History Literature / TheSagaOfTheVolsungs

19th Feb '16 2:22:52 PM devtom
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19th Feb '16 2:22:41 PM devtom
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5th Feb '16 3:48:57 AM Arawn999
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''Völsunga saga'', or ''Saga of the Volsungs'', is an [[Literature/TheIcelandicSagas Icelandic Legendary Saga]], easily the single most prominent work of that group. It was composed in the late 13th century (though the only extant manuscript dates from c. 1400). The German version of the myth, the ''Literature/{{Nibelungenlied}}'', is the earliest complete telling of the legend, though the ''Völsunga saga'' is thought to preserve earlier elements of the narrative. Like most of the Icelandic sagas, it is of anonymous authorship. The author obviously worked along the [[NarrativePoem heroic lays]] collected in the ''Literature/CodexRegius''.

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''Völsunga saga'', or ''Saga of the Volsungs'', is an [[Literature/TheIcelandicSagas Icelandic Legendary Saga]], easily the single most prominent work of that group. It was composed in the late 13th century (though the only extant manuscript dates from c. 1400). The German version of the myth, the ''Literature/{{Nibelungenlied}}'', is the earliest complete telling of the legend, though the ''Völsunga saga'' is thought to preserve earlier elements of the narrative. Like most of the Icelandic sagas, it is of anonymous authorship. The author obviously worked along the [[NarrativePoem heroic lays]] collected in the ''Literature/CodexRegius''.



In 1888, Creator/WilliamMorris made a translation that can be read [[http://omacl.org/Volsunga/ here.]]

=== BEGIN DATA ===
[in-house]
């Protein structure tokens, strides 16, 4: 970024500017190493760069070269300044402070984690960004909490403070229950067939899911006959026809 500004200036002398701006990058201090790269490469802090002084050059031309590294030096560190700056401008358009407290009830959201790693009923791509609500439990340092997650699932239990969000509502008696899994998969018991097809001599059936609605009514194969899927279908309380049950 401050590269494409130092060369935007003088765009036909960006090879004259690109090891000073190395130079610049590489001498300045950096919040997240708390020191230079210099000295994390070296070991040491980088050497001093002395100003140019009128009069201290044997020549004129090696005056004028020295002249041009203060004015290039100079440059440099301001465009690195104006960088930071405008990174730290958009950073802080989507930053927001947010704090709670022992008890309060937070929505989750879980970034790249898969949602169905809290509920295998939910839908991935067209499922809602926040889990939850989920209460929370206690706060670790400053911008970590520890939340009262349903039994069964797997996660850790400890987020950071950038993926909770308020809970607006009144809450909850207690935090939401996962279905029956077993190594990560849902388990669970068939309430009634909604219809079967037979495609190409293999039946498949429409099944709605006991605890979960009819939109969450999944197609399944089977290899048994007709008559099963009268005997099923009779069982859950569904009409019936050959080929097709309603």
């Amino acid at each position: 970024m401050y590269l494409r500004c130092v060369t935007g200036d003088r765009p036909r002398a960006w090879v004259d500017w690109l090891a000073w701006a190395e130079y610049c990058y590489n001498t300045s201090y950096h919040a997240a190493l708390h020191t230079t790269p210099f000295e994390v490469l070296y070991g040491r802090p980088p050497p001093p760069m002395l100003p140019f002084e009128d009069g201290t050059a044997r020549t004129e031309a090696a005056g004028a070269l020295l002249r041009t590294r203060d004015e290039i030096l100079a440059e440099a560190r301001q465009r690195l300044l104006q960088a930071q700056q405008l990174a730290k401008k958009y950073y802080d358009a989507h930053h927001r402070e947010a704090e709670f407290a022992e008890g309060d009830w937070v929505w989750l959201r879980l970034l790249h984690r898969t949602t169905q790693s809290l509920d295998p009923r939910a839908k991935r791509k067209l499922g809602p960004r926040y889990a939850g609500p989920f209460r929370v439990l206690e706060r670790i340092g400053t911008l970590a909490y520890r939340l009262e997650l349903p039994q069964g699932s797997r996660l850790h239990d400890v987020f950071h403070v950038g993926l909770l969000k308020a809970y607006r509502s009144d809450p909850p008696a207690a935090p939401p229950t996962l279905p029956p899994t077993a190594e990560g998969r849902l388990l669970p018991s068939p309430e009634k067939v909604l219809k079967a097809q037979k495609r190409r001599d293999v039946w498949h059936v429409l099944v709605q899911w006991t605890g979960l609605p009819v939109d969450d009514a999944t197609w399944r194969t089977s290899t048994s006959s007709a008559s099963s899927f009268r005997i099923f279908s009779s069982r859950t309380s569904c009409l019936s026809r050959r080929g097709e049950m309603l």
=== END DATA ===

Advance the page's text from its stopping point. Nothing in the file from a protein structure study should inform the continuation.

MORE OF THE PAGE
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In the early 13th century, the ''Völsunga saga'' was [[AdaptationalExpansion adapted and expanded]] into the ''Literature/{{Nibelungenlied}}'' by an anonymous author. Despite having been written down earlier, it contains anachronistic alterations not present in the versions recorded in the ''Völsunga saga'' and ''Literature/TheEddas'', which are thought to preserve earlier elements of the story. In 1888, Creator/WilliamMorris made a translation that can be read [[http://omacl.org/Volsunga/ here.]]
5th Feb '16 3:35:36 AM Arawn999
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''Völsunga saga'', or ''Saga of the Volsungs'', is an [[Literature/TheIcelandicSagas Icelandic Legendary Saga]], easily the single most prominent work of that group. It was composed in the late 13th century (though the only extant manuscript dates from c. 1400). Like most of the Icelandic sagas, it is of anonymous authorship. The author obviously worked along the [[NarrativePoem heroic lays]] collected in the ''Literature/CodexRegius''.

to:

''Völsunga saga'', or ''Saga of the Volsungs'', is an [[Literature/TheIcelandicSagas Icelandic Legendary Saga]], easily the single most prominent work of that group. It was composed in the late 13th century (though the only extant manuscript dates from c. 1400). The German version of the myth, the ''Literature/{{Nibelungenlied}}'', is the earliest complete telling of the legend, though the ''Völsunga saga'' is thought to preserve earlier elements of the narrative. Like most of the Icelandic sagas, it is of anonymous authorship. The author obviously worked along the [[NarrativePoem heroic lays]] collected in the ''Literature/CodexRegius''.



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23rd Sep '15 4:43:53 PM nombretomado